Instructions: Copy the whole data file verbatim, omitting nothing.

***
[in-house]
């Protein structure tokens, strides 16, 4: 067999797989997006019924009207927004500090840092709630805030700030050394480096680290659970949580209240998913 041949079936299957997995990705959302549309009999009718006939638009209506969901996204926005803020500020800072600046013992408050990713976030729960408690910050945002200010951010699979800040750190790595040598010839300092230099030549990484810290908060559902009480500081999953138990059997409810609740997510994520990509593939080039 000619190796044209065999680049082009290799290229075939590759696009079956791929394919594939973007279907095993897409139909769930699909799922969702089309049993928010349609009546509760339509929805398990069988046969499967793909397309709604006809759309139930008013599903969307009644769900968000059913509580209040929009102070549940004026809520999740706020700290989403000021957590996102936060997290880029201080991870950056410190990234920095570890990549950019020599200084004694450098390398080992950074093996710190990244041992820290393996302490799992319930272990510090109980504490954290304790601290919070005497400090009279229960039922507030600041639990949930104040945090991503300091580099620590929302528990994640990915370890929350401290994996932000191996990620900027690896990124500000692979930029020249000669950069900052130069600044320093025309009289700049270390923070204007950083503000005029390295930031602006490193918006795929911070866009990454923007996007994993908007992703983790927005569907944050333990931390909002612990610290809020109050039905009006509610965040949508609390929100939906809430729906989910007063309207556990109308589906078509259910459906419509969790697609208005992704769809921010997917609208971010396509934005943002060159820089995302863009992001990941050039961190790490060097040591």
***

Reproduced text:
[in-house]
């Protein structure tokens, strides 16, 4: 067999797989997006019924009207927004500090840092709630805030700030050394480096680290659970949580209240998913 041949079936299957997995990705959302549309009999009718006939638009209506969901996204926005803020500020800072600046013992408050990713976030729960408690910050945002200010951010699979800040750190790595040598010839300092230099030549990484810290908060559902009480500081999953138990059997409810609740997510994520990509593939080039 000619190796044209065999680049082009290799290229075939590759696009079956791929394919594939973007279907095993897409139909769930699909799922969702089309049993928010349609009546509760339509929805398990069988046969499967793909397309709604006809759309139930008013599903969307009644769900968000059913509580209040929009102070549940004026809520999740706020700290989403000021957590996102936060997290880029201080991870950056410190990234920095570890990549950019020599200084004694450098390398080992950074093996710190990244041992820290393996302490799992319930272990510090109980504490954290304790601290919070005497400090009279229960039922507030600041639990949930104040945090991503300091580099620590929302528990994640990915370890929350401290994996932000191996990620900027690896990124500000692979930029020249000669950069900052130069600044320093025309009289700049270390923070204007950083503000005029390295930031602006490193918006795929911070866009990454923007996007994993908007992703983790927005569907944050333990931390909002612990610290809020109050039905009006509610965040949508609390929100939906809430729906989910007063309207556990109308589906078509259910459906419509969790697609208005992704769809921010997917609208971010396509934005943002060159820089995302863009992001990941050039961190790490060097040591």